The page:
Ten years later, both Liberal and Conservative governments have completely ignored these recommendations and not a single independent study has been conducted. Their complacency toward GMOs suggests that they prefer to bury their heads in the sand.

Child CareStatements By Members

11:05 a.m.

Conservative

Tim Uppal Conservative Edmonton—Sherwood Park, AB

Mr. Speaker, yesterday the Liberals made it clear once again that they do not trust Canadian parents to decide how to raise their own children. It is not surprising, though, considering the disparaging statements that Liberal members have made about parents in the past.

The Liberal member for St. Paul's has stated that parents who choose to stay home to raise their kids are not doing real work and need to get “a real job”.

The Liberal member for Saint-Léonard—Saint-Michel reiterated the Liberal view that parents use their money for beer and popcorn instead of their kids when he stated, “They may have the money, but they use it for their own purposes...”.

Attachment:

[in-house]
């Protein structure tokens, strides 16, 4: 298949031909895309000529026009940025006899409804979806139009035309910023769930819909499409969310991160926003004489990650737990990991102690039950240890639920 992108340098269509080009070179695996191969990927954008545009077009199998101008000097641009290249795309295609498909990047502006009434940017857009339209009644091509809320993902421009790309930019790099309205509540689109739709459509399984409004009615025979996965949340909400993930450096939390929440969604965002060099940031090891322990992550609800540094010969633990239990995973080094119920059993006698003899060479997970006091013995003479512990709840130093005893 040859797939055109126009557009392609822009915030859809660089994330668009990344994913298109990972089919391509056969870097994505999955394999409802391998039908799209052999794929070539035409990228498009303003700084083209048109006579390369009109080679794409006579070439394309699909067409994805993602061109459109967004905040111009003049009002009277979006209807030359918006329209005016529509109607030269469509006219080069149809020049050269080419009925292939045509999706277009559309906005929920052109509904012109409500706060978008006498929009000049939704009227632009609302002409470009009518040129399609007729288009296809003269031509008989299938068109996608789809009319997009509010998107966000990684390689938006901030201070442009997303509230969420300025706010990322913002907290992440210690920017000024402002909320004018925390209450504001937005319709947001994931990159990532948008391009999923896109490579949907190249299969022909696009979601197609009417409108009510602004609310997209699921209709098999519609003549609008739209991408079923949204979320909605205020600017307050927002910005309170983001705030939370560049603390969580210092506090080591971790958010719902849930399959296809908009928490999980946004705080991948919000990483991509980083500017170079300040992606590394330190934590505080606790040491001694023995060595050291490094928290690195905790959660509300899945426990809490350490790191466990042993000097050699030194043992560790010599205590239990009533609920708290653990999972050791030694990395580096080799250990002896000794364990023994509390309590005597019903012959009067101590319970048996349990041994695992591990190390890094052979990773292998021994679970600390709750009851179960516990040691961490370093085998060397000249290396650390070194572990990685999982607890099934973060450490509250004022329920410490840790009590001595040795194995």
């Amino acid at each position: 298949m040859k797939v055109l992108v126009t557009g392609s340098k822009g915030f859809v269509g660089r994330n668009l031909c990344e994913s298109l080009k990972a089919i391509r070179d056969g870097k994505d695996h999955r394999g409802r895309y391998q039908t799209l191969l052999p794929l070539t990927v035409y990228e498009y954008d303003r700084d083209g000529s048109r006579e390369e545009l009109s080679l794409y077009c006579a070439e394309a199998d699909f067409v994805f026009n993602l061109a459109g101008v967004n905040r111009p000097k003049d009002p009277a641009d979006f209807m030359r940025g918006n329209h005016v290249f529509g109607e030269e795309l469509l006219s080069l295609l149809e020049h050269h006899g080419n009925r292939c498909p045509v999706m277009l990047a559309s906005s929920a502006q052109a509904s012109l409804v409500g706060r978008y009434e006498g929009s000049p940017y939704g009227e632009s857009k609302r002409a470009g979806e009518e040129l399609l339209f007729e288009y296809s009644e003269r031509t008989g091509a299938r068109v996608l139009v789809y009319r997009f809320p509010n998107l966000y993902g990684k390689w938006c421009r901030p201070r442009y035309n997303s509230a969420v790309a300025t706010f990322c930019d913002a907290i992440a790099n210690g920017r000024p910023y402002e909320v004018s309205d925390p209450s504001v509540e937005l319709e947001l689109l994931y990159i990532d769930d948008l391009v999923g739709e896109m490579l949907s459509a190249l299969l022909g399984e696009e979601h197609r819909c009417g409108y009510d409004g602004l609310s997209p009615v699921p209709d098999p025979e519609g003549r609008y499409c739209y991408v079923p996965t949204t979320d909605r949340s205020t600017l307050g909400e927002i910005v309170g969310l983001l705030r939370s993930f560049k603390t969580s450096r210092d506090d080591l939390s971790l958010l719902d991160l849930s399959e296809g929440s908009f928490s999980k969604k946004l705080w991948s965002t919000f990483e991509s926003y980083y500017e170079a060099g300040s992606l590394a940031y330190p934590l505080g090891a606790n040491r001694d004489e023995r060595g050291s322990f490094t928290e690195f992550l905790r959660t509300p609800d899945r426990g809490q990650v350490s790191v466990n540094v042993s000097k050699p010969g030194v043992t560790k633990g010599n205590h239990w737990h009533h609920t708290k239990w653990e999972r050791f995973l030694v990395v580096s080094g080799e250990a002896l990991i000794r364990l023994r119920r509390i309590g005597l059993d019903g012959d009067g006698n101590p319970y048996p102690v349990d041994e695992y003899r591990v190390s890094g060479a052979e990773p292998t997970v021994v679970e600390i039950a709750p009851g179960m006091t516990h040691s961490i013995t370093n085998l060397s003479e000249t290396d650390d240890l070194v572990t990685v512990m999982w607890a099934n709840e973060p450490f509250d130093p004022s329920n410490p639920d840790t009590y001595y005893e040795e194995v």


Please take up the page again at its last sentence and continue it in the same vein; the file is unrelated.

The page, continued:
Our Conservative government could not disagree more with the Liberals. We believe parents know best when it comes to raising their own children, and that is why we support choice in child care. On this side of the House, we believe that being a parent is the most important job there is.

Visitor VisasStatements By Members

11:10 a.m.

Liberal

Kevin Lamoureux Liberal Winnipeg North, MB

Mr. Speaker, we need to change the way in which visitor visas are being issued. Last month I visited the Philippines and India to express my feelings on the matter.

Whether it was the Canadian ambassador in the Philippines or the consul general in India, I made it very clear that families in Canada should have the right to have family members visit them here in Canada.